Max Núñez' greenhouse in Chile gives the impression of a floating glass box

Modernism meets innovation at Max Núñez Arquitectos’ greenhouse in Pirque, Chile, where a steel frame supports two barrel vaults built of glass blocks, and its modest glass plinth creates a seductive illusion

Glasshouse in Chile reflects upon a lake
Located in central Chile, Max Núñez’s 11.4 x 11.4m greenhouse is inspired by modernist pavilions and raised on a plinth to give the impression of a floating glass box
(Image credit: Marcos Zegers)

The glasshouse is a typology that exists on the cutting edge of art and science, technology and style. Starting with medicinal plants, then scientific research, botanical display and finally industrial-scale cultivation, the evolution of the modern greenhouse has closely tracked available technology, from the development of glass itself to new kinds of structure and materials. 

This new greenhouse in Pirque, Chile, by Max Núñez, presents the pleasures of collection, cultivation and display with quiet architectural sophistication. It is a relatively modest 11.4 x 11.4m structure, raised up on a plinth to give the impression of a floating glass box. It’s a seductive illusion, all the more potent when the greenhouse is lit from within, giving off a mysteriously misty aura that is reflected in the adjoining pool


The greenhouse’s four glass walls are a nod to the classic modernist pavilion

(Image credit: Marcos Zegers)

The greenhouse’s four glass walls are a nod to the classic modernist pavilion, from Ludwig Mies van der Rohe to Philip Johnson and beyond. Instead of the archetypal at roof, however, Núñez has delved back further to the dawn of the modern era, when innovations in glass technology transformed industrial buildings and residential design. Above the greenhouse’s walls, mounted on a frame of inverted V-shaped steel braces, is a roof comprising two barrel vaults of glass blocks.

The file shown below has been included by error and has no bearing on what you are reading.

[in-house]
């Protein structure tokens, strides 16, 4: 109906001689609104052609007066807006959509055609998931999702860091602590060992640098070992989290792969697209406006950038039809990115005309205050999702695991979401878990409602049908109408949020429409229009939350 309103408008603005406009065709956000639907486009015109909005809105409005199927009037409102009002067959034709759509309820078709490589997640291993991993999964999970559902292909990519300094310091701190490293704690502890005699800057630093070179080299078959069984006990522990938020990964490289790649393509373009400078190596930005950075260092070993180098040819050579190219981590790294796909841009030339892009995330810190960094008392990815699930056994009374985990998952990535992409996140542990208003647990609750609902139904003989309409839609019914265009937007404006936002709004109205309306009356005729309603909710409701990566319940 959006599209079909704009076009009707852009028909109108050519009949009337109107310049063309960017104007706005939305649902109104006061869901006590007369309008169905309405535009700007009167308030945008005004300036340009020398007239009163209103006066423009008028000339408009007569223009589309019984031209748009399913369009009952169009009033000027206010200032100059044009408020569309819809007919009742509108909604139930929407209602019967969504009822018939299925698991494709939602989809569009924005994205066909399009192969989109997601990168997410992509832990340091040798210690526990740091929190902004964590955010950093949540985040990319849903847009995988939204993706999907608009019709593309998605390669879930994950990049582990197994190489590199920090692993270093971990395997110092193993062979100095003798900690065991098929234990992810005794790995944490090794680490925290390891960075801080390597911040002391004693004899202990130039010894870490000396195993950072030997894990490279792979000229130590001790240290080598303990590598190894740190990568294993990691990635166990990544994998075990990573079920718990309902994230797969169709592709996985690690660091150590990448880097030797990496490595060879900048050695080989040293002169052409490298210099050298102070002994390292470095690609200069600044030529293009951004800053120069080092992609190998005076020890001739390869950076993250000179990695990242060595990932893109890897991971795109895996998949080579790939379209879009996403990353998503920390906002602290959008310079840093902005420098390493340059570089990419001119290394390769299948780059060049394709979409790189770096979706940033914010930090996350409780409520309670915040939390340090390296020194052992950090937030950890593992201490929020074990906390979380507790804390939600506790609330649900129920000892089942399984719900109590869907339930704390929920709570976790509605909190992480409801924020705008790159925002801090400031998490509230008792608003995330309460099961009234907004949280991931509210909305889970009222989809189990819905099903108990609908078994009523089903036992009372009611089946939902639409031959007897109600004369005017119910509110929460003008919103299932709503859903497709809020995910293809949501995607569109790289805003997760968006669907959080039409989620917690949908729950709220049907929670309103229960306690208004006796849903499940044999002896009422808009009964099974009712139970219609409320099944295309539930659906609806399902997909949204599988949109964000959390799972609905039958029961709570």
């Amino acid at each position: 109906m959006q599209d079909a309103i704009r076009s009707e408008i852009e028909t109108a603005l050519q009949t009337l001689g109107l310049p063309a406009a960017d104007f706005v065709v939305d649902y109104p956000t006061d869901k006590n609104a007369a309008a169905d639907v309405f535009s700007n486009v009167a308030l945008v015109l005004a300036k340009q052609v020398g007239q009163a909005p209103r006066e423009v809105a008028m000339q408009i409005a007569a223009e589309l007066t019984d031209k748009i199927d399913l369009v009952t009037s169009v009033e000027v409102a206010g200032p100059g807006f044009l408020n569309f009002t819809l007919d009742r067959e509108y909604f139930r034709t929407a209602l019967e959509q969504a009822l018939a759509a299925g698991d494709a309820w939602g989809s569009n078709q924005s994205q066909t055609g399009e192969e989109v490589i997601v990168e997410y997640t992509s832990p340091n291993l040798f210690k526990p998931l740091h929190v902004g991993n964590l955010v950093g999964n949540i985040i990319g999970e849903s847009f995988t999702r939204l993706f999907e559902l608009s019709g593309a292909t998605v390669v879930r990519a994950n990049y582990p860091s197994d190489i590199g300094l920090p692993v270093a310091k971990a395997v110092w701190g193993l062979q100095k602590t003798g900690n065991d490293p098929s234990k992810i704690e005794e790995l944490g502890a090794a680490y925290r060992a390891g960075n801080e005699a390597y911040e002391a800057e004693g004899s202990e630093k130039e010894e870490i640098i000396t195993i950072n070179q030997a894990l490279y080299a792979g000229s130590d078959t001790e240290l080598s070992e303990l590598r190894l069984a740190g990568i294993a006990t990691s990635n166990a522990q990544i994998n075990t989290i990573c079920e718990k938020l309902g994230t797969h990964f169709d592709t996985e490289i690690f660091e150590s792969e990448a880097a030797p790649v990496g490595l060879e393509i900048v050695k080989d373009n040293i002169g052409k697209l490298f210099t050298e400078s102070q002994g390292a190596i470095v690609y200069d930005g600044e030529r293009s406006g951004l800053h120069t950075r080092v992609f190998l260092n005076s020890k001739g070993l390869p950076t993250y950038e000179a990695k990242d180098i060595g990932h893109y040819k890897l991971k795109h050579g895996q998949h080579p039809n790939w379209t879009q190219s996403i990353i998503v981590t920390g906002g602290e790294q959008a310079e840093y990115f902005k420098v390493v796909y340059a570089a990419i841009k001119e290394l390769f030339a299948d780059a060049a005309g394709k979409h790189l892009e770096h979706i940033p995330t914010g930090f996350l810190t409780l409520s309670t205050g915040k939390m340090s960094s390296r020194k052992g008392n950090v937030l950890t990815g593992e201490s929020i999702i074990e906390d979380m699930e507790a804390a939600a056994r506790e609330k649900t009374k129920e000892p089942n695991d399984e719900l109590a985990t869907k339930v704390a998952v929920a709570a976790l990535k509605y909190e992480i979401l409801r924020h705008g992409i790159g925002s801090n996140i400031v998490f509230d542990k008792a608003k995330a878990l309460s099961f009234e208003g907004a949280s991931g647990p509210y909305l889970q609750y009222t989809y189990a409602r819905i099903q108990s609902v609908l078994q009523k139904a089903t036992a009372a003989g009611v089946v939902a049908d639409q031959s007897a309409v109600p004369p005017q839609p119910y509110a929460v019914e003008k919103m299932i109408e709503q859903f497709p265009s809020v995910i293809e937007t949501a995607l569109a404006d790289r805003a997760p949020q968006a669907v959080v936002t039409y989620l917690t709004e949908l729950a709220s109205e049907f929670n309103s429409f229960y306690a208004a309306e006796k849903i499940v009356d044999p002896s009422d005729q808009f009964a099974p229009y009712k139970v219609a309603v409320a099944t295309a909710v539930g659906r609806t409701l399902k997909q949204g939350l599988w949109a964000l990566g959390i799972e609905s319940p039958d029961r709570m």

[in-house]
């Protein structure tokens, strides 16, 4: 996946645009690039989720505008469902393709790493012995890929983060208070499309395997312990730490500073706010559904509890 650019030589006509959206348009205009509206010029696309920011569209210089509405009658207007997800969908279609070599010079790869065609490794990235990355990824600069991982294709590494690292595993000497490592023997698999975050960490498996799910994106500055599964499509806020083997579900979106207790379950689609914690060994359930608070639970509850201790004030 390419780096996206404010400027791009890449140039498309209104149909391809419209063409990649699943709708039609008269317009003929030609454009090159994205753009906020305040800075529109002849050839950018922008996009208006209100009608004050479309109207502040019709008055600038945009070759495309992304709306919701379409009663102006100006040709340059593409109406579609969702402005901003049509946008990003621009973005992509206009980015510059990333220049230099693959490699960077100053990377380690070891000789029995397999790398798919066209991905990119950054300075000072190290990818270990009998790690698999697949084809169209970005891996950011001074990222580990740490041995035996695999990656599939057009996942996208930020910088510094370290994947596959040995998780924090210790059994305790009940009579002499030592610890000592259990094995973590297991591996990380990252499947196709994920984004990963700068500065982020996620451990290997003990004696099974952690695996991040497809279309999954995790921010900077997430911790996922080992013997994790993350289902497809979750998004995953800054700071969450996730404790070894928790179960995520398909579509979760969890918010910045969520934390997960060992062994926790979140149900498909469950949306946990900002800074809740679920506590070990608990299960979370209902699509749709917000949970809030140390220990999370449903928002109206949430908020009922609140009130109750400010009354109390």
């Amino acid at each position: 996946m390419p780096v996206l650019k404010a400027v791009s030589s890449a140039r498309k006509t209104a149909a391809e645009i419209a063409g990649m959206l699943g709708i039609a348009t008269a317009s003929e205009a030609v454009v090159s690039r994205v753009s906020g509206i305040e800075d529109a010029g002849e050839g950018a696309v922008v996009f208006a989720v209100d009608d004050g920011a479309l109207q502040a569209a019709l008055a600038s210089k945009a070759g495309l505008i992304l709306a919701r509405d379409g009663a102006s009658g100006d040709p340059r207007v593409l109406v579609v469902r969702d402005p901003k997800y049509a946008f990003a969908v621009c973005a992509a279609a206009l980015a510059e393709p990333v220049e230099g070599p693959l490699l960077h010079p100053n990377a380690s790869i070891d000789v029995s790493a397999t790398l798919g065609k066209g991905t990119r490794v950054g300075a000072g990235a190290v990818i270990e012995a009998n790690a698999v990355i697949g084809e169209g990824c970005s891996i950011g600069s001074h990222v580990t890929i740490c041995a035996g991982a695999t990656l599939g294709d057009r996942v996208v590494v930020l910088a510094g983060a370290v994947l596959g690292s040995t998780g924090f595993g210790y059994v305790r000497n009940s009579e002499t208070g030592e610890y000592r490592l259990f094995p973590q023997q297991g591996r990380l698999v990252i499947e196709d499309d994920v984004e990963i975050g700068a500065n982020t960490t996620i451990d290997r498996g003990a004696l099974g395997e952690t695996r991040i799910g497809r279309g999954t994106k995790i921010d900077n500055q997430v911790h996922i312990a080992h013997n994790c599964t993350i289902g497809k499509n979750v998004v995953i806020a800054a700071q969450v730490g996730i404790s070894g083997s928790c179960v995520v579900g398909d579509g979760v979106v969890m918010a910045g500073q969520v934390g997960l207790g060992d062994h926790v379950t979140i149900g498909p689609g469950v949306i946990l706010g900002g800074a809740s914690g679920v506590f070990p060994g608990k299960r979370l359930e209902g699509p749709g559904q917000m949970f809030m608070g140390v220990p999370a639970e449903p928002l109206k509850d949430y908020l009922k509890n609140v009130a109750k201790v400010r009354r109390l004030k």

They allow for an internal height of around 6.3m, enough for even the heartiest specimen to spread its fronds, while the glass blocks diffuse direct sunlight to take the strain off the thermostat. An external boiler house, linked to a set of automatically controlled vents in the glazing, pumps in heat, while a system of pipes and nozzles spritzes the interior to create hot and humid conditions for tropical plants to thrive. Outside, in contrast, is a typical semi-arid Chilean landscape.

Núñez’s work has an eclectic formal intensity at its heart. His Ghat House, on the country’s wild Central Coast, scooped Best New Private House in our 2018 Design Awards, thrilling the judges with its cascade of sculptural concrete. This project could not be more different, both in terms of scale and response to the topography. A greenhouse is an inversion of modernism’s staple approach, designed to sustain a transformative interior realm. By using raw industrial finishes and materials, Núñez has shaped a diaphanous framework around a small slice of the tropics.


Jonathan Bell has written for Wallpaper* magazine since 1999, covering everything from architecture and transport design to books, tech and graphic design. He is now the magazine’s Transport and Technology Editor. Jonathan has written and edited 15 books, including Concept Car Design, 21st Century House, and The New Modern House. He is also the host of Wallpaper’s first podcast.